2018 FICTION WINNERS
Ephiny Gale’s “In the Beginning, All Our Hands Are Cold” from Syntax & Salt Magazine
"Sally likes holding her paintbrush in her mouth, because it lets her get right up close to the canvas and add in tiny details like fingernails and leaf-veins and dress-threads. When her friends are particularly pleased to see each other, they bite each other on their shoulders. All of the doors in the village have levers. Sally can always dress herself alone unless she picks something with an awkward zipper or shoes with laces. At school she drinks her lunch, or throws her bite-sized food into the air with her teeth and catches it on her tongue. Her friends lie in a circle, and Sally stretches out on their feet and pretends she’s flying."
Megan Giddings’s “A Husband Should be Eaten and Not Heard” from Split Lip Magazine
"I think, Aileen says to the cake, hoping it will find her charming, that every person has special taste buds which are activated very rarely in our lives. It’s like this concept in cat training. You must find their superfood. Most cats have a certain thing that once they get a taste, they’ll do anything to get it—even listen to a person. And people are the same way."
Joanna Lee’s “Prawn Mee” from Cha
"My inherited hunger persisted, but from then on, I stopped eating. Once a year, I would open a packet of dried shrimp and eat them voraciously, compensating for a year of starvation, before throwing up a soup of orange and pink vomit. My mother disapproved and scolded me frequently, always mentioning the poverty and hunger of her childhood. Jiak, jiak, jiak, she repeated like a curse, you ungrateful child. But I always refused the food she put in front of me, so my father ate my share. His belly swelled like a balloon, bumping into tables and walls, barely supported by his tiny ankles. When he died, it deflated so dramatically that the doctors called a meeting and asked my mother to donate his body to scientific research. My mother was dragged out of the room kicking and cursing in a dialect I did not understand, and I later found out from one of the nurses that she was shouting about the history of food and love."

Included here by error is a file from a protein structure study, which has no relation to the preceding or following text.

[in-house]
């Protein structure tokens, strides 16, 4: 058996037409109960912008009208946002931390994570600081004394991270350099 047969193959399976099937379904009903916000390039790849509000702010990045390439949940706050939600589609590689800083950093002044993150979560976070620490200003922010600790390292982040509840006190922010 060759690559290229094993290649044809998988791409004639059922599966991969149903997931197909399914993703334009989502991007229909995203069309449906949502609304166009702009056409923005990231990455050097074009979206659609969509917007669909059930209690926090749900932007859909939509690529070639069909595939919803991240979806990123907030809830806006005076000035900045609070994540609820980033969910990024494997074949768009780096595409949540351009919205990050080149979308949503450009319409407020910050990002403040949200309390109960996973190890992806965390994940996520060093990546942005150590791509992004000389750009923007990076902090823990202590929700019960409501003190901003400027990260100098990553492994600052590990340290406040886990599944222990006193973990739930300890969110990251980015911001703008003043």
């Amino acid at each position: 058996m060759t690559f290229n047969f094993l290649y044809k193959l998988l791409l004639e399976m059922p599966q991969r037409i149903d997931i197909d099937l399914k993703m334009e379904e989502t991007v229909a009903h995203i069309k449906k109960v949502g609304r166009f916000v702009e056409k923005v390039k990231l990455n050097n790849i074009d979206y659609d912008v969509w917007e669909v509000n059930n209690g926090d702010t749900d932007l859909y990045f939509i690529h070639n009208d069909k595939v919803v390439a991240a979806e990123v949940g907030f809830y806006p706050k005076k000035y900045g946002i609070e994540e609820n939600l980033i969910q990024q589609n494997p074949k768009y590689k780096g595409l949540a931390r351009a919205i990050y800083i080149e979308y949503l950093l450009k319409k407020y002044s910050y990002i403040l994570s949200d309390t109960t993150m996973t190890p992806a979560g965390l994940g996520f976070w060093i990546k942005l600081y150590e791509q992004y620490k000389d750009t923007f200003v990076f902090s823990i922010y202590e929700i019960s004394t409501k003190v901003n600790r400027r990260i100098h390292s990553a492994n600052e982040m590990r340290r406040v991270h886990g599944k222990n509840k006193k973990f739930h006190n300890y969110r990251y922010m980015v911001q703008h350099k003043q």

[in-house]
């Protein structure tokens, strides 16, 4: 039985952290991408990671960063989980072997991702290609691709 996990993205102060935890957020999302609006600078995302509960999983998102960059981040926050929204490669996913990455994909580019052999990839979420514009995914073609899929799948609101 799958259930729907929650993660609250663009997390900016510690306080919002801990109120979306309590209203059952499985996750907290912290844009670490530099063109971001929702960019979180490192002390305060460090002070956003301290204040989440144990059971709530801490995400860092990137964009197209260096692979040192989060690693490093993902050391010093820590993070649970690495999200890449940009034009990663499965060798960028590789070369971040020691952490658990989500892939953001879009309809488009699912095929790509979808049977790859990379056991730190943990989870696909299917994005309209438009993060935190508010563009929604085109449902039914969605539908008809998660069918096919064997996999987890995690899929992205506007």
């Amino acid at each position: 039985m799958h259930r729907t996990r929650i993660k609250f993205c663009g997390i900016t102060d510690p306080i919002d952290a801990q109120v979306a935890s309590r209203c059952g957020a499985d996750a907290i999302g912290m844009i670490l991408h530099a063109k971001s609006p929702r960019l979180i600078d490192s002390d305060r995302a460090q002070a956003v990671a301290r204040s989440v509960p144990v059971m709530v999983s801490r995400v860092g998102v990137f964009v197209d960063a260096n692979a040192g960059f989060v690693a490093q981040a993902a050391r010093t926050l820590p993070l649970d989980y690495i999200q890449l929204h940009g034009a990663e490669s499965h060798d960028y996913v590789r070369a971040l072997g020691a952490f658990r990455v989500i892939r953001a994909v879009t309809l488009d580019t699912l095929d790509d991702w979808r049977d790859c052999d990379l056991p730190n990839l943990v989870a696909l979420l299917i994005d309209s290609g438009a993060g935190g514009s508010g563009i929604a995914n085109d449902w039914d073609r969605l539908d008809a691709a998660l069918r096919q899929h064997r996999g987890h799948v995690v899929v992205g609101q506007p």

Raven Leilani’s “How to Smile” from Pigeon Pages
"When you are a woman, sometimes you give up. You shirk the gospel of the low, unimpeachable hemline and bright, populated space. You feel the greasy fingers in the city’s homeostasis, and understand what is happening to you is just a matter of course. It is not unnatural to share a bed with your natural predator. It’s unnatural to ask that after, your body remain intact. I am working off the debt incurred by my accidental glances at idle men. The men in my family call this way of dining, a compliment. They cape for men they don’t know while I am standing there, counting their teeth. They uphold tradition, say, black girl, lighten up."
Tochukwu Emmanuel Okafor’s “Boy” from SmokeLong Quarterly
"Boy, on the night your mother brought you into this noisy, miserable world, at exactly 11:18 pm, on a rainy Thursday, your father reclined in his Toyota car outside the Emergency Unit and sucked on the titties of a nurse, the same nurse with the pointy bra and four-inch heels who was your mother’s best friend at the clinic during her antenatal classes and always told your mother oh how it was not a stroke of luck that brought the two of them together but a thing our gracious God had arranged — as though she’d spoken with our gracious God in her tiny, musty office lined with shelved paper files that dated as far back as 1978 — which was a big fat lie, as your mother’s elder brother worked in the United States Embassy, and the poor sneaky nurse thought that if only she would help your mother jump queues at the clinic your mother would someday return the favour by helping her obtain an American visa..."
Grace Singh Smith’s “Oshini” from The Tishman Review
"At the day’s end, Joydeb took a bath in the river and combed his hair. The Lecturer swore he saw a light of intelligence in his eyes when he was thus cleaned up. But then he would ask him, “How much work did you do today, Oshini?” (He had started calling him Oshini, saying that he reminded him of a faithful servant from his childhood. Joydeb accepted his new name without any objection.)"
Brandon Taylor’s “Grace” from The Rumpus
"She’s stuck on the shore of her life, watching everyone she loves sail into the distance. It annoys her that people view dying as a kind of going away, slipping out of life, dropping into the void. Death is a cessation, a pausing, a stasis. When she dies, she will be frozen in time. Everything will go on without her. They are the ones on the boat. They are the ones going away. She is the remnant, what’s left behind when life washes out to sea, a bit of glass, a jagged shell."